Lead Dev London
Barbican, June 27-28 (2023)
Ryan MacGillivray Supporting team members that aren’t seeking progression
How do you help team members who are happy where they are. In other words, how do we break the myth of constant promotion. What is the indidiual’s ambition, noting that this changes throughout our careers. Perhaps we’re prioritizing family or personal development for a season. At other times, taking lead on projects or mentoring at work take priority. Understanding that this modulates across our careers is one way we can get ahead of burnout.
One way we can meet folks where they are when they don’t want promotion is to explore their development path without linking it to promotion. This may require us to challenge the career path outlined at our company. When is it appropriate to encourage someone when they say they don’t want? Perhaps you can give examples of how these paths typically go and be open to hear their career aspirations. What you want isn’t important. It’s about what they want and how that aligns with role expectations at your company.
Alicia Collymore How to drive pace in your team
Productivity metrics can actually distract ICs when moving fast. What we care about instead is the value they are adding. How can we unlock pace on our teams without metrics?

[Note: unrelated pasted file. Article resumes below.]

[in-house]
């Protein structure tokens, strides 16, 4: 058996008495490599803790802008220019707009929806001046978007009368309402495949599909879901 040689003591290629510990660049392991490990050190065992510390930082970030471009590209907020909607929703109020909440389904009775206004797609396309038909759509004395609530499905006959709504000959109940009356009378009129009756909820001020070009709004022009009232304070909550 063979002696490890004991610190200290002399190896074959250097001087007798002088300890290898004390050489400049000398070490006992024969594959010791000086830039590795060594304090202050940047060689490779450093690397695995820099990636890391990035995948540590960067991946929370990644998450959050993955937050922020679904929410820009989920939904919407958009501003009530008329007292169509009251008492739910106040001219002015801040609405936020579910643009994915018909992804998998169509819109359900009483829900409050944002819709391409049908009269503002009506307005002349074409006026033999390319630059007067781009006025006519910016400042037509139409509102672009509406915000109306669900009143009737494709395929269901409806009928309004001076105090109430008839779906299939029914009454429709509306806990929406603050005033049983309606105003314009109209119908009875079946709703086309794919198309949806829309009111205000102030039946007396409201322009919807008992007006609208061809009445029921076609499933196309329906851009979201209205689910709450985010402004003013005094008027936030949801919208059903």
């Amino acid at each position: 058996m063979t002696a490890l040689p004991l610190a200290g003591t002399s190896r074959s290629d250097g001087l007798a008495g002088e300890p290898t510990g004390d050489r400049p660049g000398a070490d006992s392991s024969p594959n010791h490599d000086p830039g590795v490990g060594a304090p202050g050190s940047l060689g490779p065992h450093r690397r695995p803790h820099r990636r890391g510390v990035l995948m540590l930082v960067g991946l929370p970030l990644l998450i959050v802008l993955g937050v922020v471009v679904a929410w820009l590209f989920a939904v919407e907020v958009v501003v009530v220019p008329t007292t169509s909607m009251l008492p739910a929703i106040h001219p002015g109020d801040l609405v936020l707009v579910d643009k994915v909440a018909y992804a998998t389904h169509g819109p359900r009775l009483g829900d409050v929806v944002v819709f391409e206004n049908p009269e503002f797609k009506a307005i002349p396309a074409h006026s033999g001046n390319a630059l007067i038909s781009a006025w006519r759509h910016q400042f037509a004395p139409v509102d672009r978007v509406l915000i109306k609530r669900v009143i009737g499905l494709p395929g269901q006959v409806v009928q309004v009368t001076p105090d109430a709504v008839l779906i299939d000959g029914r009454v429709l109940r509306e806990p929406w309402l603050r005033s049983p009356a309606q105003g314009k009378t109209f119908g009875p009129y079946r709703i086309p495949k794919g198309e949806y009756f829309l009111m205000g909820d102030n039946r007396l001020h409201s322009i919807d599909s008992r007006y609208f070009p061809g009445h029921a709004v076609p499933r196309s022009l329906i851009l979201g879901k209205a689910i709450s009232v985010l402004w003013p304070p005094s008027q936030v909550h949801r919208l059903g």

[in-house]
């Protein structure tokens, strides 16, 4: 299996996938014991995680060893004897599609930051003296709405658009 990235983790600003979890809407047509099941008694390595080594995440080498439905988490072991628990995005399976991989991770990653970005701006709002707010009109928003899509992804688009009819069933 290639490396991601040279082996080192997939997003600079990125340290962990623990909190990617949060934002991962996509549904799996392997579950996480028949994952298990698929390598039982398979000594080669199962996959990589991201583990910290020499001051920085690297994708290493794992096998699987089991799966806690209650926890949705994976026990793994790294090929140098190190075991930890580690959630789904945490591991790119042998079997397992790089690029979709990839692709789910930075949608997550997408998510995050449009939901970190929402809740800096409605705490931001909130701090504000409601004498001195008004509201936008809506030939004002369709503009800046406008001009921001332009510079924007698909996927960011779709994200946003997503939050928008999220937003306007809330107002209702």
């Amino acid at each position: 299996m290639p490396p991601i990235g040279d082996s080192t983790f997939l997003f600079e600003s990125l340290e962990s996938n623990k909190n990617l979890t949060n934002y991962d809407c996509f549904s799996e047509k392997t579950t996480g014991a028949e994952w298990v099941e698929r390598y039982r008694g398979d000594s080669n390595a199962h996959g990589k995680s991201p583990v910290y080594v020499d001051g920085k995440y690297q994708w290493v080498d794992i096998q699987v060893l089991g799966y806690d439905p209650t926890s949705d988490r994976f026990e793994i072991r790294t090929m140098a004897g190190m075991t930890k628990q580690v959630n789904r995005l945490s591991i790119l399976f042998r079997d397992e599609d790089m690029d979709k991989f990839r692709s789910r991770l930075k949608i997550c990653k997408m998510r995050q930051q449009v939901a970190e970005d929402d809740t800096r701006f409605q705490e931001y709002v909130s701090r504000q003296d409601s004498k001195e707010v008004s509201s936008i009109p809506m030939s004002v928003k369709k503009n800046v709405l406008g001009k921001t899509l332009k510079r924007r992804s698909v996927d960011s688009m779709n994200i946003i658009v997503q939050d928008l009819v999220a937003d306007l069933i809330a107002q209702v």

We can prioritize:
Setting team defualts
- what are you not willing to take risks on
- put pace at the heart of your team
- give lots of room for autonomy
- be transparent by default (encourae public Slack channels)
- hype your team up
Optimize team projects
- keep projects very short (get value to your customer as soon as you can)
- keep things simple
- do the hard bits first (tackle all the unknowns early to drive down complexity)
- work done should trump work started
- regroup when things change (round up the team)
Encourage individual pace
- hone in on their superpower
- laser focus on value (80% on the value you are delivering, 20% professional dev)
- beat deadlines (encourae thinking about the next value add at this juncture)
- don’t stay stuck (no more than 30 mins; go find someone to pair with)
- pain is expected; allow things breaking to be ok
What could go wrong?
- Ensure you’re not putting too much pressure on your team. Regroup and reset expectations where needed.
- Make sure we’re not dipping into poor code quality.
- Keep an eye out for unhealthy competitiveness
- Focus on value not speed
Understand your limits
- What are you willing to be flexible with?
- What are you not willing to compromise on?
- What do you expect from your team?
- Write these limits down and talk about them all the time. Cement this culture on your teams.
Olena Sovyn How we support making architecture decisions
Her firm formed a collective of adivsors along three principles. Someone from each domain area Rotate advisors in every 6 months. Didn’t position themselves as gatekeepers - merely positioned as advisors. The way it worked was engineers write tech spech, and the adivsors provide some resolution. This was based on a tech spec template. A practical guide to writing tech specs (the overflow) (article to read if you’re developing a tech spec teamplate)
Feedback could be
- good to go
- needs updates
- not recommended
- review not needed (changes will not impact more than one team)
- escalated (need more context to make a decision)